Comment by Sitting Curveball — July 15, 2011 @ 3:27 pm

  55. He was a cheating piece of crap, fuck you

    Comment by west — July 15, 2011 @ 3:28 pm

  56. GO CHEATERS!!!

    Go fall off a cliff

    Comment by west — July 15, 2011 @ 3:29 pm

  57. I think we’ll have to wait and see. If the current depressed run environment continues, and 2010′s “Year of the Pitcher” becomes the 20-teens “Decade of the Pitcher,” then a sustained performance like Bautista’s — assuming it lasts a few more years, even if not quite at this peak — may stand in even sharper relief. It may not look quite so good to the old guys guarding the hall right now, but in 15 years some of them will be dead, and our perceptions may certainly have shifted. We still have yet to come to a consensus regarding players from the steroid era; it’s far too early to judge those from the “post-PED” era (if indeed that is what we’ve entered).

    Comment by joser — July 15, 2011 @ 3:41 pm

  58. I know this was meant as a joke (and I chuckled, imagining the “all hands on deck” in the bullpen even as he throws his warm-up pitches before the first inning), but it’s kind of intriguing alternative to the idiotic save stat: assuming the pitching team is is not losing at the moment, then — given the on-field state, the pitcher on the mound, and the opposing offense — how likely is the game to be tied by the 9th inning? If the answer is at least 50%, it’s a save situation. So when just about any Royals starter takes the mound against the Red Sox, he’s eligible.

    Comment by joser — July 15, 2011 @ 3:47 pm

  59. If the BBWAA knew how to be embarrassed with themselves they all would’ve quit long ago.

    Comment by joser — July 15, 2011 @ 3:50 pm

  60. ^^This!!

    Comment by Jason B — July 15, 2011 @ 4:53 pm

  61. Please tell me you are not taking WAR out to 2 decimal places…..

    Taking the # out to 1 decimal place is bad enough… but going to hundreths on a # which has that huge an error bar? (unless you are that confident in the accuracy of 1/2 seasons of UBR and UZR #’s?)

    I think the best we can do is say he’s in the 6-7 range (like everyone else on the list). Anything else is not really assessing or understanding the error bar on a half season WAR #

    Comment by Hank — July 15, 2011 @ 6:27 pm

  62. And if he’d just left it at that — “they’re all in the 6-7 range” there’d be twice as many comments on here complaining that they weren’t all equivalent, or demanding they be ranked, or going ahead and taking it out to as many decimal places as necessary to come to numerical ordering. You can’t win.

    Comment by joser — July 15, 2011 @ 7:49 pm

  63. i wonder when they’re gonna start testing him for roids…

    Comment by disygi — July 15, 2011 @ 8:30 pm

  64. Probably about -5 years from now.

    Comment by RussNeverSleeps — July 15, 2011 @ 8:49 pm

  65. I doubt that he was running/sliding that hard just trying to be safe; he was probably trying to break up the double play. Can’t fault him for that.

    Comment by gaweenbob — July 15, 2011 @ 10:00 pm

  66. TIL

    Josh Reddick is twice the player Joey Bats is, per Fangraphs SSS defensive standards (Hi, Gutierrez, Crawford and Gardner!).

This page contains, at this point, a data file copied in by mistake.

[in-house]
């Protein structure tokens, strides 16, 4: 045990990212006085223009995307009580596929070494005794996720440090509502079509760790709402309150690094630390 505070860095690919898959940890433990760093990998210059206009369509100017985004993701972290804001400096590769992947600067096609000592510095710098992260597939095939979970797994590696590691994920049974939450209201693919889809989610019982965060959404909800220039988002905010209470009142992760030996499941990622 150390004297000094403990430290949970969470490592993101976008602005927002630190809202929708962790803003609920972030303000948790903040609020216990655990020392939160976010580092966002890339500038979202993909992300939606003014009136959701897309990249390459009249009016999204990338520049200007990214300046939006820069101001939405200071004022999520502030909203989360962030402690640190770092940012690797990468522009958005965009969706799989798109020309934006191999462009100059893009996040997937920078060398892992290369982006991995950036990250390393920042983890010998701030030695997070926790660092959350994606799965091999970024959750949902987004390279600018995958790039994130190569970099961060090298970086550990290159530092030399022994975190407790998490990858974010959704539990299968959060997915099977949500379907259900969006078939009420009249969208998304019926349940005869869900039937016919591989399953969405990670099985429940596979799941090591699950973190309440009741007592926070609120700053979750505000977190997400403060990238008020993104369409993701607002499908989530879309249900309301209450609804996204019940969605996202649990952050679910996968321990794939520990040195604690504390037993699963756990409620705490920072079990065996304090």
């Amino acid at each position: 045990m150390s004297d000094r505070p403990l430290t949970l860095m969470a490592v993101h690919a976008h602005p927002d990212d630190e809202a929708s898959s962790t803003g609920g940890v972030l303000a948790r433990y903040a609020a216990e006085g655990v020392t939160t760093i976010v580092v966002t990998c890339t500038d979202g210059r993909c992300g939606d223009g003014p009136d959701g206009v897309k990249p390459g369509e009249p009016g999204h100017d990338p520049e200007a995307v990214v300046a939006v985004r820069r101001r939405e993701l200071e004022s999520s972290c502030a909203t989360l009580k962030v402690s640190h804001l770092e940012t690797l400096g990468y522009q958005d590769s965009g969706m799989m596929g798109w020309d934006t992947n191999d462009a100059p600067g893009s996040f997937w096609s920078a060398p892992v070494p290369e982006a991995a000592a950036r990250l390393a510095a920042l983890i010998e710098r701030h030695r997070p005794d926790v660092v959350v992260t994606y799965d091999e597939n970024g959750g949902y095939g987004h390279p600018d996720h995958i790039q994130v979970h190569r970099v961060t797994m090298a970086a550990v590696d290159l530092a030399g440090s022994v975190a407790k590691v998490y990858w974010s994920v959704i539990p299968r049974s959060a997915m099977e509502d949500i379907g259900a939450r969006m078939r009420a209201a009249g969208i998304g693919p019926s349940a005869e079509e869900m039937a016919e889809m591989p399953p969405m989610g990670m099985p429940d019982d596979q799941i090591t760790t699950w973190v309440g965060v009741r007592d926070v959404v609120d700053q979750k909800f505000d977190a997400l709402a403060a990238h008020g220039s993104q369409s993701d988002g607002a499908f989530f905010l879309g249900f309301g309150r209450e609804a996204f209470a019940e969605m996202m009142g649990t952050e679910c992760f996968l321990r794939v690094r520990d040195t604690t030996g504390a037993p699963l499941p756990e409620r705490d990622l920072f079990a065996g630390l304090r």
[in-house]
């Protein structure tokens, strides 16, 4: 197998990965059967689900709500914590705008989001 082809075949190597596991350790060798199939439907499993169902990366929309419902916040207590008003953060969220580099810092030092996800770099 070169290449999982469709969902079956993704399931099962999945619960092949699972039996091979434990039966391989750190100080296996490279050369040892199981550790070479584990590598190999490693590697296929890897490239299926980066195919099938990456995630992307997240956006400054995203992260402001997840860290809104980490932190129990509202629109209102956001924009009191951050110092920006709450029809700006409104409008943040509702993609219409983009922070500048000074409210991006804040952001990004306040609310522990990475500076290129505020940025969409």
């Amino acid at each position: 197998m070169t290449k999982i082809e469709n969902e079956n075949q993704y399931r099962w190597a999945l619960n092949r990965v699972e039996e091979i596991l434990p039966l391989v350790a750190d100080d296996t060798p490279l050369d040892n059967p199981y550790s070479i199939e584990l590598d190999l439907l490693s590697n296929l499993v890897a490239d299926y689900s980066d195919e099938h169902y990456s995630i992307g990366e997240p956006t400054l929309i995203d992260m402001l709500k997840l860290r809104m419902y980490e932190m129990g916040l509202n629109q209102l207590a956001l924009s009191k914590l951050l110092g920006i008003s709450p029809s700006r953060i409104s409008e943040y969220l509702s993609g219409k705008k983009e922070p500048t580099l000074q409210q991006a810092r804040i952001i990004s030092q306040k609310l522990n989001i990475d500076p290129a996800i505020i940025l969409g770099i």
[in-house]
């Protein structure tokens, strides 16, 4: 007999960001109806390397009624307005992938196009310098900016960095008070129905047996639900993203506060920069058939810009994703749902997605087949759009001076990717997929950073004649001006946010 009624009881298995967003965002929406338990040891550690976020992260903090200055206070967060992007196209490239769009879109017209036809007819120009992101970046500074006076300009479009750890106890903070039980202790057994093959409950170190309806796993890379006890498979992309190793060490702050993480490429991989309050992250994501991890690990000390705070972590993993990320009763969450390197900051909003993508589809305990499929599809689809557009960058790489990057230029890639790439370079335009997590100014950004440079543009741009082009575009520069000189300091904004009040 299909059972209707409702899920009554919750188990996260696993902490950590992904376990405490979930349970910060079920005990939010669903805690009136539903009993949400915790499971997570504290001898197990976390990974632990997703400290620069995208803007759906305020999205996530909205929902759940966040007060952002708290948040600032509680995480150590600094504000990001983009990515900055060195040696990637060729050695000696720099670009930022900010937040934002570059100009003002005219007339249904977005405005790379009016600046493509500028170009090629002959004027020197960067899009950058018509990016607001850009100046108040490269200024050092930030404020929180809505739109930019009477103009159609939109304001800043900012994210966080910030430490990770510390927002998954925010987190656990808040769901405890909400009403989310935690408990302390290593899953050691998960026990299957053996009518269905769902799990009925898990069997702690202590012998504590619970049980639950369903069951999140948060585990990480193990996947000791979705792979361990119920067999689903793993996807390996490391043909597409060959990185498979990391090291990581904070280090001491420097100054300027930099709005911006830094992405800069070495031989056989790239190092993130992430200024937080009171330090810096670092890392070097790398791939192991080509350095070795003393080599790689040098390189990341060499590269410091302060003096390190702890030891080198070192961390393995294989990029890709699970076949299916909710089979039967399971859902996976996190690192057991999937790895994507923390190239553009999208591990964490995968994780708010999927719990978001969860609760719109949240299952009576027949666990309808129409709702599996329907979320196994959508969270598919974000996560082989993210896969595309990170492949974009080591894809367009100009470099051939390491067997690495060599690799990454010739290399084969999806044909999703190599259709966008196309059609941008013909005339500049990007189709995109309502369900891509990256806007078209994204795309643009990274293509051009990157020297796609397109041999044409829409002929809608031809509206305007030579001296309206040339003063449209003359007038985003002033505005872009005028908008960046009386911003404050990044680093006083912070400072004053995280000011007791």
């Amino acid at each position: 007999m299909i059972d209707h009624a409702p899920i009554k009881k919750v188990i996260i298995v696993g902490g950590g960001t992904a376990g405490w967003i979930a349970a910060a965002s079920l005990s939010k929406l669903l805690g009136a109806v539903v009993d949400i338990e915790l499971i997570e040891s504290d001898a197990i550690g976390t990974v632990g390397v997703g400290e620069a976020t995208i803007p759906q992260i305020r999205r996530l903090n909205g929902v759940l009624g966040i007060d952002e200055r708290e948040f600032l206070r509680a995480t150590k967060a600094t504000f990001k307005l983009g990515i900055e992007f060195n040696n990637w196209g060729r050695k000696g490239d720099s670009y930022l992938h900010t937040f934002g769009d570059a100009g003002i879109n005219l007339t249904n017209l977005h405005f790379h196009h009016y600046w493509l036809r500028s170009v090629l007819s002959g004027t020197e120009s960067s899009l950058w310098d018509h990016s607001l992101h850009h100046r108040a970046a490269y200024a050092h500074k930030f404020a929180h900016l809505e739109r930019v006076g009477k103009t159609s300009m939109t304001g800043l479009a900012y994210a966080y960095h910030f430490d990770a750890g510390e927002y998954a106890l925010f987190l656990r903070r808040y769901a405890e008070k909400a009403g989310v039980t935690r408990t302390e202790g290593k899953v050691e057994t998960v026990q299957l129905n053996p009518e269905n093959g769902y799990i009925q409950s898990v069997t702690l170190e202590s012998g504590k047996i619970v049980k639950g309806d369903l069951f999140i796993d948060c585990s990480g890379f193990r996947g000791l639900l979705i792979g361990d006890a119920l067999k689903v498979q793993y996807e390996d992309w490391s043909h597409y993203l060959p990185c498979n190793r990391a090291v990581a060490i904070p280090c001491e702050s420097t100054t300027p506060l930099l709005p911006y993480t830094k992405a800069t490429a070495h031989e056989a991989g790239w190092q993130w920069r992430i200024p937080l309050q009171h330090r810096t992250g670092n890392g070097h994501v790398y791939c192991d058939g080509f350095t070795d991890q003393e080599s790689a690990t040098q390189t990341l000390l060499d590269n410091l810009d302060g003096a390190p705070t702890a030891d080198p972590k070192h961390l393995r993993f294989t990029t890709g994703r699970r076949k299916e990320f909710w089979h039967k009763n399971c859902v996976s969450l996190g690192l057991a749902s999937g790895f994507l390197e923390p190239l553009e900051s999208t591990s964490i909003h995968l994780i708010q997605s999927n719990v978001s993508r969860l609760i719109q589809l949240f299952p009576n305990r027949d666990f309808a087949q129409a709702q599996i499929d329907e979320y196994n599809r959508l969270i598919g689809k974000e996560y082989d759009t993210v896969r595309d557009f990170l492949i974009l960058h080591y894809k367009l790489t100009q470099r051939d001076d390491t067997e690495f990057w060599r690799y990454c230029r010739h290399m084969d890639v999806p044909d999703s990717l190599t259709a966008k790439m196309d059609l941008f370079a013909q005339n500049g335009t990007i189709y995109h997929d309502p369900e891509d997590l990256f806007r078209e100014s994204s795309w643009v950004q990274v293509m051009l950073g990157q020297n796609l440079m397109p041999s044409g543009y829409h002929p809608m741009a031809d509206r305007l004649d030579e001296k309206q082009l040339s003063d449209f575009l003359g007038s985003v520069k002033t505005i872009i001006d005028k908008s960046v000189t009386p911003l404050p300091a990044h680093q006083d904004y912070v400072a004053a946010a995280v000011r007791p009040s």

Comment by Sultan of Schwinngg — July 15, 2011 @ 11:30 pm

  67. Not sure I get your point. WAR is about value above replacement, wRc is about production. To provide “twice the production” you would need twice the wRc. Two provide twice the excess production over a replacement level player, you would need twice the WAR.

    Comment by Barkey Walker — July 15, 2011 @ 11:51 pm

  68. 30 year old Sabathia has 170 wins. Assuming he stays in NY, there’s almost no possible way he doesn’t win 300 games.

    Comment by Sultan of Schwinngg — July 15, 2011 @ 11:55 pm

  69. god the roid narrative is fucking tiring about bautista

    Comment by jim — July 16, 2011 @ 12:24 am

  70. Something the ‘you’re as historically great or terrible as what you have done lately’ crowd should keep in mind, in regards to Mr. Bats: There is another player that comes to mind who had a run of similar PA’s over an equivalent time period; his name is Brady Anderson.

    Bautista’s had an incredible run, no doubt, but all this fawning over him is premature. If I were to guess, I’d guess that it would take just one month of .700 ball before criticism about his being resigned for big bucks would begin.

    Comment by Sultan of Schwinngg — July 16, 2011 @ 12:25 am

  71. not sure what your point is here… are you trolling/sarcastic?

    even if you’re being serious, you can’t really apply 400 innings of UZR and make any sort of judgment at all

    Comment by jim — July 16, 2011 @ 12:25 am

  72. or he could just DH as soon as the ankle back to like 75%.
    no reason he cant swing a bat with a brace and just take it easy o the base paths.

    but really this doesnt appear to be anything that requires more than 3-4 days to heal enough to play on. ive rolled my ankle countless times playing soccer, baseball, skim boarding etc and the only time it took more than a week in order to heal enough to play, i couldnt put any wait on it… turned out to be a slight fracture.